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Costs and Effectiveness of Angiotensin Converting Enzyme Inhibition in Patients With Congestive Heart Failure

Sumita D. Paul, MD, MPH; Karen M. Kuntz, ScD; Kim A. Eagle, MD; Milton C. Weinstein, PhD
Arch Intern Med. 1994;154(10):1143-1149. doi:10.1001/archinte.1994.00420100129016.
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Background:  Chronic heart failure is associated with a poor prognosis and reduced survival rates. The addition of vasodilator drug therapy to conventional therapy for congestive heart failure has resulted in improved survival.

Methods:  Adopting a societal viewpoint, we designed a decision analytic model to analyze the costs and effectiveness of three therapies available for the treatment of congestive heart failure: standard therapy (digoxin and diuretic therapy) plus (1) no vasodilator agents, (2) hydralazine hydrochloride—isosorbide dinitrate combination, and (3) enalapril. In addition, we performed sensitivity analyses to determine which model variables were influential in determining incremental cost-effectiveness ratios (cost of drug, cost of hospitalization, efficacy of agents, etc). We used data from three major randomized controlled trials to estimate treatment efficacy, mortality rates, and hospitalization rates.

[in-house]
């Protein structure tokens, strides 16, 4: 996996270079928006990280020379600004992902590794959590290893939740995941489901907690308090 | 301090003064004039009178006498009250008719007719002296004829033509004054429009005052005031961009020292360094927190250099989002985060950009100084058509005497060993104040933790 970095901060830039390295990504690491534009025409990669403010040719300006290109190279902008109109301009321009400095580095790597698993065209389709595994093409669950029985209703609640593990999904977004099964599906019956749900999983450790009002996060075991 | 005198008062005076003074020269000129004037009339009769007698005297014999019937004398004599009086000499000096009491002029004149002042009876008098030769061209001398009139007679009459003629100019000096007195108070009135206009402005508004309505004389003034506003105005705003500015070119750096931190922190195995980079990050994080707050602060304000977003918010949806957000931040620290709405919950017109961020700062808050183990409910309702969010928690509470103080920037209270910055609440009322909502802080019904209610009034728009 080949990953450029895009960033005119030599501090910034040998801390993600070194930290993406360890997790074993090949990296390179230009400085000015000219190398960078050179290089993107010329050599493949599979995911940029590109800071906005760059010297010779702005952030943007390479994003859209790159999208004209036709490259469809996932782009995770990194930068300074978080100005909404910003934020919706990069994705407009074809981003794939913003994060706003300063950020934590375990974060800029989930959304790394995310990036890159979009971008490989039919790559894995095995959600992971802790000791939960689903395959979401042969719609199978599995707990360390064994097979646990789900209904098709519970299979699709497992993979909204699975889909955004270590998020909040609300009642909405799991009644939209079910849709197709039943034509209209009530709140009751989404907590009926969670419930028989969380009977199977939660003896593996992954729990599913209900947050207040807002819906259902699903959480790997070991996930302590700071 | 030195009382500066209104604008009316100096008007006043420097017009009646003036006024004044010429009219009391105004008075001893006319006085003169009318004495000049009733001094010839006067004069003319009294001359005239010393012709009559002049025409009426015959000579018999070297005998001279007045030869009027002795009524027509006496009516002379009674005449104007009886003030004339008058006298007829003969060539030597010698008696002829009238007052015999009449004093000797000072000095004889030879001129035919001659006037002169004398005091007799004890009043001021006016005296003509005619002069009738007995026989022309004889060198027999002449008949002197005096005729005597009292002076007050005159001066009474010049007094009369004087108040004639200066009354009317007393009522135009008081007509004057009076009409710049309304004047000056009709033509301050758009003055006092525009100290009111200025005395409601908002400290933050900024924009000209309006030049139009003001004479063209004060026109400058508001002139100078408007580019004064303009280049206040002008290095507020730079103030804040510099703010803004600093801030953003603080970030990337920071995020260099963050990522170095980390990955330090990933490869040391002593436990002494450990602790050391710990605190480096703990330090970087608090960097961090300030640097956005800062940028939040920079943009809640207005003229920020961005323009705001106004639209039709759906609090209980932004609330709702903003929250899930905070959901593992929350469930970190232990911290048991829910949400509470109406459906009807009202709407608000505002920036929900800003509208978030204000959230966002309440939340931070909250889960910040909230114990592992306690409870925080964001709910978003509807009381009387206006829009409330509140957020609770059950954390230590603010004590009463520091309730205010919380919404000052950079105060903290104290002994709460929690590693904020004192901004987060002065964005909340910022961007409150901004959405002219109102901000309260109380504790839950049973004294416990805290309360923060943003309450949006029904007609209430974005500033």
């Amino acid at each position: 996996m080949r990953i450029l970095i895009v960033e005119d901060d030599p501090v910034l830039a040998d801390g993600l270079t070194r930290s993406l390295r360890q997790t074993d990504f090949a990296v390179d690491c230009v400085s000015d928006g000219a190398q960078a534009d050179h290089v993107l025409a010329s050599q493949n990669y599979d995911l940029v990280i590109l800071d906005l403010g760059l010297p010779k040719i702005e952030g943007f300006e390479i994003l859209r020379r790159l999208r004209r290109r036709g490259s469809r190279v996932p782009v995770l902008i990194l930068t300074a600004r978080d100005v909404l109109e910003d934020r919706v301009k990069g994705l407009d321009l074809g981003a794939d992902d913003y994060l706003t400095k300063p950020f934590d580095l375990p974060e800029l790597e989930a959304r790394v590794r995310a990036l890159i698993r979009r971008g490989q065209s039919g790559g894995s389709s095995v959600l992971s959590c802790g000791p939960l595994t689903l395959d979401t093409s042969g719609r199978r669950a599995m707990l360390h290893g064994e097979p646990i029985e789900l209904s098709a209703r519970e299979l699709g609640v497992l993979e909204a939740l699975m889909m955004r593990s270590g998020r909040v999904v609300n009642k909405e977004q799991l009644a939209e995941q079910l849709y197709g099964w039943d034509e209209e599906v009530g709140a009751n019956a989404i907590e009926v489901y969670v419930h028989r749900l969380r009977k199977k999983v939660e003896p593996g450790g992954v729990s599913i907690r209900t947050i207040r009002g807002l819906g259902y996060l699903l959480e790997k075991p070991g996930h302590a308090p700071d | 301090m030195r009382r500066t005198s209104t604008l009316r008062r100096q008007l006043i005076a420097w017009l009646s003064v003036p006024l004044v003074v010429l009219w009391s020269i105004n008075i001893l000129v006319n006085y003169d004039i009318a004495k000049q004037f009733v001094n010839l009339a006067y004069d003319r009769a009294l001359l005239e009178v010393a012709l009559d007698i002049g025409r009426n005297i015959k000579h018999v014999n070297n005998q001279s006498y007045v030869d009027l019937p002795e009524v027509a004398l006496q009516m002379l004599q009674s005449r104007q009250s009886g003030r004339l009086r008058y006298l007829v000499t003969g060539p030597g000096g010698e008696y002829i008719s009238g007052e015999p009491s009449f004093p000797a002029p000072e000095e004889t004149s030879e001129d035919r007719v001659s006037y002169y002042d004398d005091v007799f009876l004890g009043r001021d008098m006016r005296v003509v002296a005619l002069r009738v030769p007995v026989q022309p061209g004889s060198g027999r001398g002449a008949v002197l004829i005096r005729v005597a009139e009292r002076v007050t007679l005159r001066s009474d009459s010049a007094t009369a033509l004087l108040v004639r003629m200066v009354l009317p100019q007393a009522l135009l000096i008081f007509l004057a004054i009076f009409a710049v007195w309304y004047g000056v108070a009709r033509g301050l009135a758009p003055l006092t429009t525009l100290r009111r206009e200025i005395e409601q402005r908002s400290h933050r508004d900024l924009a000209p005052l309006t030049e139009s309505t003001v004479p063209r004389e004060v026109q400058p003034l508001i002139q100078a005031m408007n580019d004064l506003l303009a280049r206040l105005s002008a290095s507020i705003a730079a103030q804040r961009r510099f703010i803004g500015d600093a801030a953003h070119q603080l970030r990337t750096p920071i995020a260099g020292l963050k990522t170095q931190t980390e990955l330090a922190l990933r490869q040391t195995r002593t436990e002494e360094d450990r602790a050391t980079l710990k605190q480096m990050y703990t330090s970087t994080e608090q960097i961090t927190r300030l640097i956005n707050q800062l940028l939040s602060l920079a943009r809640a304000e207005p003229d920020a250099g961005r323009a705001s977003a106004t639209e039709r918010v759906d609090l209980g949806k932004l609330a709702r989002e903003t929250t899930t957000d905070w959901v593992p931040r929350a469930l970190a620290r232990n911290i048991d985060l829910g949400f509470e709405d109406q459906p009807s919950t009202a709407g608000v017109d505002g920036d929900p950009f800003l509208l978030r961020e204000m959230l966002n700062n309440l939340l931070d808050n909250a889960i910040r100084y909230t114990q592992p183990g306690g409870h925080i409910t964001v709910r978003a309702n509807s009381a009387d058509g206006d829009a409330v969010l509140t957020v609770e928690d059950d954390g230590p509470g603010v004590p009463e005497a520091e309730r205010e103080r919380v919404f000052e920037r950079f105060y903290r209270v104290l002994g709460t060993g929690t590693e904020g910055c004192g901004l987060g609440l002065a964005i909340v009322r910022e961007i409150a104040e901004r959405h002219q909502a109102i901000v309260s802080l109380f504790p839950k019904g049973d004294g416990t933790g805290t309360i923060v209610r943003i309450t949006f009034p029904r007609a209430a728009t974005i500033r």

Results:  An additional year of life gained by a patient receiving hydralazine-isosorbide combination therapy compared with standard therapy required an additional expense (incremental cost-effectiveness ratio) of $5600. Compared with the hydralazine-isosorbide combination therapy, the incremental cost-effectiveness ratio for enalapril therapy was $9700 per year of life saved. These results were insensitive to wide variations in our baseline assumptions.

Conclusions:  The cost per year of life saved by vasodilator therapy is much lower than that of other accepted medical therapies. Although the cost per year of life saved for hydralazine-isosorbide combination therapy is lower than that for enalapril therapy, enalapril therapy saves more lives, and the incremental cost of enalapril therapy is justified by the added benefits.(Arch Intern Med. 1994;154:1143-1149)


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The American Medical Association is accredited by the Accreditation Council for Continuing Medical Education to provide continuing medical education for physicians. The AMA designates this journal-based CME activity for a maximum of 1 AMA PRA Category 1 CreditTM per course. Physicians should claim only the credit commensurate with the extent of their participation in the activity. Physicians who complete the CME course and score at least 80% correct on the quiz are eligible for AMA PRA Category 1 CreditTM.
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